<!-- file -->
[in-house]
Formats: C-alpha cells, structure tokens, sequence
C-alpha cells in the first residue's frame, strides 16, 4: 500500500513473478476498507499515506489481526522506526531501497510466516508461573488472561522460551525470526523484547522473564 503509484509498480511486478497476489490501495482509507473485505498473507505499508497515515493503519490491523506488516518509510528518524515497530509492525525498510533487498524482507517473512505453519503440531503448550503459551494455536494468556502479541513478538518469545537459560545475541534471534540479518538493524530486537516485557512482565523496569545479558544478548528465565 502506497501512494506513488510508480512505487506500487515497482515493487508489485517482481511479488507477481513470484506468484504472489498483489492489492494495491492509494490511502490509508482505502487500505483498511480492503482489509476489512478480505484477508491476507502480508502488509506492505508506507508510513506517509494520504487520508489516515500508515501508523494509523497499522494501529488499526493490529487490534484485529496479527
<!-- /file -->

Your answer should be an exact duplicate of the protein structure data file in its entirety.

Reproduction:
[in-house]
Formats: C-alpha cells, structure tokens, sequence
C-alpha cells in the first residue's frame, strides 16, 4: 500500500513473478476498507499515506489481526522506526531501497510466516508461573488472561522460551525470526523484547522473564 503509484509498480511486478497476489490501495482509507473485505498473507505499508497515515493503519490491523506488516518509510528518524515497530509492525525498510533487498524482507517473512505453519503440531503448550503459551494455536494468556502479541513478538518469545537459560545475541534471534540479518538493524530486537516485557512482565523496569545479558544478548528465565 502506497501512494506513488510508480512505487506500487515497482515493487508489485517482481511479488507477481513470484506468484504472489498483489492489492494495491492509494490511502490509508482505502487500505483498511480492503482489509476489512478480505484477508491476507502480508502488509506492505508506507508510513506517509494520504487520508489516515500508515501508523494509523497499522494501529488499526493490529487490534484485529496479527